Messi: I'd like to return to Argentinian football one day
Those close to Lionel Messi will know that the fifth FIFA Ballon d’Or of his career will occupy a special place in his display cabinet. That much was clear from his emotional response to collecting the award from Kaka and from his broad smile and subsequent reaction to the award. The winner of five titles with Barcelona in 2015, the Argentinian needed one more accolade to round off a truly wonderful year, and it duly came on Monday in Zurich.
“It’s very special to win this award again after seeing Cristiano (Ronaldo) take it two times running,” said Messi, before opening up in unexpected and welcomed fashion. “It’s just amazing that it’s the fifth. That’s so much more than I could ever have dreamed of when I was a child.” The Argentinian was entitled to feel a little teary, after a 2015 that began with rumours of his unease at Barcelona but saw him inspire the team to yet more success en route to conquering the football world once more.
Reflecting on that turbulent start to the year, the magical triumvirate he now forms with Neymar and Luis Suarez and his possible return to Argentinian football one day, the newly crowned Ballon d’Or spoke exclusively to FIFA.com.
FIFA.com: You were very emotional up on the stage. What’s so special about this award? Lionel Messi: Obviously I’m very happy because of what it means. I never imagined I’d win it five times. If I think back to the first, in 2009, a lot of things have changed. I’ve grown and learned so much in football and in life. I’d just like to thank all the people who love me, who follow me in Barcelona, Argentina and around the world and I want to share this award with them. This is for them also.
It was only 12 months ago that there were rumours about unrest at Barcelona, with some saying you were set to leave for England. How have things turned around so quickly? Well, that’s football isn’t it? And anything can happen in football, and in a lot less than a year as well. I stayed calm the whole time, though. I always said that I was fine and that I was happy where I was. I just kept on that way and luckily it ended up being a very, very good year for us.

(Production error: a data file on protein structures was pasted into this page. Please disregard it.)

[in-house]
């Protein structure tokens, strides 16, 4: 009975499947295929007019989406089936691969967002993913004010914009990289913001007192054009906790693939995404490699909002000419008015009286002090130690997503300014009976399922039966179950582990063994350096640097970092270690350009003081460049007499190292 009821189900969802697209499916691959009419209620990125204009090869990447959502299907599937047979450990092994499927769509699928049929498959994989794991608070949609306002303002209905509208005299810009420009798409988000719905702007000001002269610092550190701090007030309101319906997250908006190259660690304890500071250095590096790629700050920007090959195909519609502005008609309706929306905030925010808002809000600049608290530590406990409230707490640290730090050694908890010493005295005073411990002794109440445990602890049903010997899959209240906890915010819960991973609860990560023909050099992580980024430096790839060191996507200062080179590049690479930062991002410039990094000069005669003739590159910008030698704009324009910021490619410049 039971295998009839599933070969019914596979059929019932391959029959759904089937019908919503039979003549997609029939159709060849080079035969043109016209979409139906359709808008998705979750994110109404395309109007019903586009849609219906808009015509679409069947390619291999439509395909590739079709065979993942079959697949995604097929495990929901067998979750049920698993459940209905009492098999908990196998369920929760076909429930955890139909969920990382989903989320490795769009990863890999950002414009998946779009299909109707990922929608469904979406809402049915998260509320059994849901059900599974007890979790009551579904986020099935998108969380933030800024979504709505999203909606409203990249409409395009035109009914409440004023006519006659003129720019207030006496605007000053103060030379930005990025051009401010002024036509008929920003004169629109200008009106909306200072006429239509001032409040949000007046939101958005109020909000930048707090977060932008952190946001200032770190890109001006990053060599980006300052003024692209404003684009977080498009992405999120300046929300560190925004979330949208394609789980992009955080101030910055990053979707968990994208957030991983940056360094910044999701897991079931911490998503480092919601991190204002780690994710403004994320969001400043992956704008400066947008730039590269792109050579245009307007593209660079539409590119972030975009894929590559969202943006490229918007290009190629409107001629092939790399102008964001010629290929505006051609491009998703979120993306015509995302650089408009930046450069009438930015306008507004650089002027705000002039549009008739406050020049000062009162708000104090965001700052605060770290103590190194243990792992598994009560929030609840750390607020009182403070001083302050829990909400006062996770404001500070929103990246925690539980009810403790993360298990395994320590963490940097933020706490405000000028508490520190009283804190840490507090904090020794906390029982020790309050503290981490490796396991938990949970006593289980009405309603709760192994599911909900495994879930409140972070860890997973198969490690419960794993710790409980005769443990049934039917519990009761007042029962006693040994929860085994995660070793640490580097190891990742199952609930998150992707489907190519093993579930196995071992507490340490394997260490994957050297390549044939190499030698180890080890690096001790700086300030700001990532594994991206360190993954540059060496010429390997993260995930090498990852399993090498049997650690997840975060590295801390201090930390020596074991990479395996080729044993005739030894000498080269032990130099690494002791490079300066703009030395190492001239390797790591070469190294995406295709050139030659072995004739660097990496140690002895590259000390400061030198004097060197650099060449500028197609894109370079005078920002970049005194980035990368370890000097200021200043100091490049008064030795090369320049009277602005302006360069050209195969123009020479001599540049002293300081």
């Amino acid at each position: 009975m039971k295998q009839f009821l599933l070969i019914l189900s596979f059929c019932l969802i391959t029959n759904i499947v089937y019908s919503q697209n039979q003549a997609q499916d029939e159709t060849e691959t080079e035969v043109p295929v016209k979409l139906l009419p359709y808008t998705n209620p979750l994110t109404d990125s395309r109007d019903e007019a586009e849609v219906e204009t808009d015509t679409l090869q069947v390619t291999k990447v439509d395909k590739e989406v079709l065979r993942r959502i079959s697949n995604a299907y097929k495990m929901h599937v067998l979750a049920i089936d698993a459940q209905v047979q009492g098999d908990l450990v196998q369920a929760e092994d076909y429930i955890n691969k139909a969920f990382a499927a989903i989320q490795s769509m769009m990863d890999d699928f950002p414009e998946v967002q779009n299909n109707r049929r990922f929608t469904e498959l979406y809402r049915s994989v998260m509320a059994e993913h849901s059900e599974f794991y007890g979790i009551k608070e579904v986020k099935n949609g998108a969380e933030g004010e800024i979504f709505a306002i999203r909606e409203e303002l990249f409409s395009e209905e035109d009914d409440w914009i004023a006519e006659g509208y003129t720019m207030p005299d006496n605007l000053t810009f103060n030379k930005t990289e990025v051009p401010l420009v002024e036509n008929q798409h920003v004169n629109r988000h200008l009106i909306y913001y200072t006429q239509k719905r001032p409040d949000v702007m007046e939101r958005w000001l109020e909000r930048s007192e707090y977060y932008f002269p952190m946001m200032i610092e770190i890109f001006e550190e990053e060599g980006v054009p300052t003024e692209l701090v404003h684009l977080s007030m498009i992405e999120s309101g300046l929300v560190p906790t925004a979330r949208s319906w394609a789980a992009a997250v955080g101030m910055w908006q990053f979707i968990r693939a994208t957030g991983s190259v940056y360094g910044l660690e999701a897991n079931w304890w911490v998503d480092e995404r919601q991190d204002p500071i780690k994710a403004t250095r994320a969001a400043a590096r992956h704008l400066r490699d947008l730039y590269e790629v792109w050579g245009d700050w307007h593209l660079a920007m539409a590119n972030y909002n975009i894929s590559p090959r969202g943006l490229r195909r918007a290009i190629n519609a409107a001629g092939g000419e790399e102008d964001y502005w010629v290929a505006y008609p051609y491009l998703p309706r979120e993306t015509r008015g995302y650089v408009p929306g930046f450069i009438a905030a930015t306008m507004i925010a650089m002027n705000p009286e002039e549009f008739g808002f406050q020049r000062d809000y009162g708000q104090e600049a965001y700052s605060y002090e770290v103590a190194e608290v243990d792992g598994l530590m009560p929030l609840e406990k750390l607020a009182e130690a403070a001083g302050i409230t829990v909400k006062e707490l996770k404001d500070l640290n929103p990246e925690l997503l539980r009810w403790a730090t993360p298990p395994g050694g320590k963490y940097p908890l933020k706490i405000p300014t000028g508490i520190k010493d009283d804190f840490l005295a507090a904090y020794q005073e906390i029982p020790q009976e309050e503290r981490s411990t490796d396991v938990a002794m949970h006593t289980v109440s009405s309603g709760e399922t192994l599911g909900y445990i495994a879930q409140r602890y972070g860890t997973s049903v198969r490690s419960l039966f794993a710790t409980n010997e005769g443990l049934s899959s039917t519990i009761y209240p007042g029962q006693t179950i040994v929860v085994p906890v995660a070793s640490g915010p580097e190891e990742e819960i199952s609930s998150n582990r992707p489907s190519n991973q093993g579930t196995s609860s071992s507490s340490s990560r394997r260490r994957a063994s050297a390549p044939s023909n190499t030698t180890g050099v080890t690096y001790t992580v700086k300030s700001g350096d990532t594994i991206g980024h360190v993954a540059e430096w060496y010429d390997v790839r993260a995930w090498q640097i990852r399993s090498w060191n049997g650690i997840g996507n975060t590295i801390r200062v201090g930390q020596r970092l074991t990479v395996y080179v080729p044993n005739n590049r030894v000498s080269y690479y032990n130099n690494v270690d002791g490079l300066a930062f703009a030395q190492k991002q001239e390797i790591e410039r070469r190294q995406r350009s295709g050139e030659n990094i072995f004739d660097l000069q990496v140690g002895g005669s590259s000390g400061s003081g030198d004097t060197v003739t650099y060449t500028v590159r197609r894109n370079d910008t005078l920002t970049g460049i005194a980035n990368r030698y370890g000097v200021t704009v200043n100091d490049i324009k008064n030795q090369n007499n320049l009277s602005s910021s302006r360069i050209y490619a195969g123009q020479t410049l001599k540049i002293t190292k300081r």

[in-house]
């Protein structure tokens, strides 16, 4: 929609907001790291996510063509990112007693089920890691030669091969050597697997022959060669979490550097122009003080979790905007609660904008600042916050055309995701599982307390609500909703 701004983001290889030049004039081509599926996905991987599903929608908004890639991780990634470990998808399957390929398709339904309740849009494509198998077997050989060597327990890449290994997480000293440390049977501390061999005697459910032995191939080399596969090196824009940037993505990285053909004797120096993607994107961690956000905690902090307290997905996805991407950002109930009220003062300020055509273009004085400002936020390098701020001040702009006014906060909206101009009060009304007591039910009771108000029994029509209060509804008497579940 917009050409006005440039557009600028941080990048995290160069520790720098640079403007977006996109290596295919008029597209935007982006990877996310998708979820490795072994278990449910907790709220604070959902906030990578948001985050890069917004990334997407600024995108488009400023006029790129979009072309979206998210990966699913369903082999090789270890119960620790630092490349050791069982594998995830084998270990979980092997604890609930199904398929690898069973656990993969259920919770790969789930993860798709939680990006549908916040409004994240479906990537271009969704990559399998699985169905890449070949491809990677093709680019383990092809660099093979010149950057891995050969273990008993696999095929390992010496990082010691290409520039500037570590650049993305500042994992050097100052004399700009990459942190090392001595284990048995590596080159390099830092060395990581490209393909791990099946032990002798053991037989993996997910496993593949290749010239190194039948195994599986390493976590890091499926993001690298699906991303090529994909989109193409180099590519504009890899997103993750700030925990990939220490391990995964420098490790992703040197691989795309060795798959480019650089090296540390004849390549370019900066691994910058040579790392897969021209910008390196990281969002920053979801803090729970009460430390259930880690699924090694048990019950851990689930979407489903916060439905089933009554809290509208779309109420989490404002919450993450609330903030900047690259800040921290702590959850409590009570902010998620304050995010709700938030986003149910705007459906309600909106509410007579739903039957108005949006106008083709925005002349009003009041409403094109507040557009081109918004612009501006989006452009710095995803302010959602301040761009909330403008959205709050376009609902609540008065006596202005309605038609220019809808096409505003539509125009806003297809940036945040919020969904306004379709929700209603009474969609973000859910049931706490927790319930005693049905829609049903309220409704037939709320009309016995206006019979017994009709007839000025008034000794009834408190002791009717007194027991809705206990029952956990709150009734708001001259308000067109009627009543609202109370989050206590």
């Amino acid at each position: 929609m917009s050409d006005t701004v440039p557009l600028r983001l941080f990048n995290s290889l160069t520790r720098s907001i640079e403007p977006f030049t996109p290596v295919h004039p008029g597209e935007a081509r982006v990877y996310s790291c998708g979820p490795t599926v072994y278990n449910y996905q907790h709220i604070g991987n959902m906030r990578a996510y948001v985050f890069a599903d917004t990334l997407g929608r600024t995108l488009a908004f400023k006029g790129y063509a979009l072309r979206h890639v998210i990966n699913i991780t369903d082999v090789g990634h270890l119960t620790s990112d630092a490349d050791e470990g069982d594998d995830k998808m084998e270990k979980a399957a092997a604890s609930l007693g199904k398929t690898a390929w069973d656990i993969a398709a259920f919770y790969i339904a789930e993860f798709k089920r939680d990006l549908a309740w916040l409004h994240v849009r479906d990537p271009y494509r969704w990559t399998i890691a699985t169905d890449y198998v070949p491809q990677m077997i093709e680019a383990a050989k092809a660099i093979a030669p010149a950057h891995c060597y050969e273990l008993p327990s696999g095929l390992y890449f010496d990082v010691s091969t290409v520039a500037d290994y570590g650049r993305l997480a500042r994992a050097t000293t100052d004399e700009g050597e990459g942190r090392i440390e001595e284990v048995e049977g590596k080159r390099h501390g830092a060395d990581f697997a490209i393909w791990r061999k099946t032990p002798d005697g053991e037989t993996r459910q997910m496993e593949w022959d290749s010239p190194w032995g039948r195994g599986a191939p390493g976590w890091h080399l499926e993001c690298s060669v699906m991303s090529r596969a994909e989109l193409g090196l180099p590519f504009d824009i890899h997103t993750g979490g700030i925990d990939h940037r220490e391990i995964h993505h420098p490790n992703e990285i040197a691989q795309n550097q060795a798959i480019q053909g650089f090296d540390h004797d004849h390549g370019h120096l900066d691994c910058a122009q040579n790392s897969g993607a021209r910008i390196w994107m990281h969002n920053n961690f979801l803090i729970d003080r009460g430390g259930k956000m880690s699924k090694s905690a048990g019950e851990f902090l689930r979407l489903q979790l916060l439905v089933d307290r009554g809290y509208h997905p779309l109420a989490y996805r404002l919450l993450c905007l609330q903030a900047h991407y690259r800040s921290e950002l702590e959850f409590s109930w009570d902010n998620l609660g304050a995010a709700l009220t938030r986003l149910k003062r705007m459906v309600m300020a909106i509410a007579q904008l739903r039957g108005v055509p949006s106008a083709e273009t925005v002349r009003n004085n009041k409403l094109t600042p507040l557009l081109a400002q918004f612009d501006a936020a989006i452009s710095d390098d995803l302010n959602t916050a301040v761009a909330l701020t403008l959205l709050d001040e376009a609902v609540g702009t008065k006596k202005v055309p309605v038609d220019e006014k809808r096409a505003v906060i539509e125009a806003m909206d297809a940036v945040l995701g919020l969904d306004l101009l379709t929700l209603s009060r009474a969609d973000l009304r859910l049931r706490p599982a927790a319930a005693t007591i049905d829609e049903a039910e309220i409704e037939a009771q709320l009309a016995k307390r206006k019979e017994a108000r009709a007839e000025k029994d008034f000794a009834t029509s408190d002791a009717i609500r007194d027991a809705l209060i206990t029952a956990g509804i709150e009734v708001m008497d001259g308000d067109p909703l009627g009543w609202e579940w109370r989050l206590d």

When did you realise that the situation was turning around? I think it was a bit tough to begin with. It’s always hard to change things. But once we started doing what we wanted to do, what the coach wanted to do, we gradually began to improve and perform better and better. Fortunately, we had a great year.
This Barcelona side has achieved a lot, and perhaps the most striking about it all is that Messi, Neymar and Luis Suarez – three players who might have been rivals in other times – have teamed up to such great effect. What’s the secret to you linking up so well? I think it’s all down to the chemistry between the three of us, both on and off the pitch, and the type of people that we are too. We all want the best for the team, for the squad. That’s more important than anything else.
Neymar says that you are his idol. How does that make you feel? (Laughs) The fact is that I get on very well with Neymar. He’s said nice things about me ever since he arrived at the club. It makes me feel very happy to hear a friend and a colleague talk like that.
And what about Suarez? How does he rank alongside the other goalscorers you’ve played with in your career? It’s difficult to compare him to all the ones I’ve played alongside. There have been so many. What I can say is that he’s the best out-and-out forward there is in the game today. He has so much to offer the team and it’s a pleasure to play alongside him. We also have a very good relationship off the pitch and I’m very happy to be sharing everything with him.
You rounded off 2015 by beating River Plate to win the FIFA Club World Cup. Was playing an Argentinian team as strange as you’d expected? Yes, it was, for a number of reasons, like the atmosphere in the stadium and the number of fans supporting River. I know how excited all the fans and their players were about the game and how important it was to them. That’s part of football, though. Luckily, we managed to achieve what we wanted and win the game.
Did you apologise for scoring? It’s like I said: I know how much effort all those fans made in making that trip and how excited they were. And there was me, the Argentinian, scoring the first goal and ruining it all for them. I don’t know if I was actually saying sorry, but it was a type of apology.
When you see how passionate Argentinian people are about their football, does it make you want to go back there and play one day? Yes. I’ve always said that. It was always my dream when I was a boy, though I had to leave at a very early age because of my situation and it didn’t happen. I had to go to Europe, start out with Barcelona and make my career there. But I would like to return to Argentinian football one day. What happens after that, only God knows.
Talking of Argentina, you’ve got the Copa America coming up this year. Do you think the trophyless run will end and that long-awaited title will finally come? I hope so! We can’t see when it’s going to end and when we’ll finally win something with the national team. After everything we’ve been fighting for we deserve it. We’ve played quite a few finals now and not won any of them. Someday it’s bound to happen.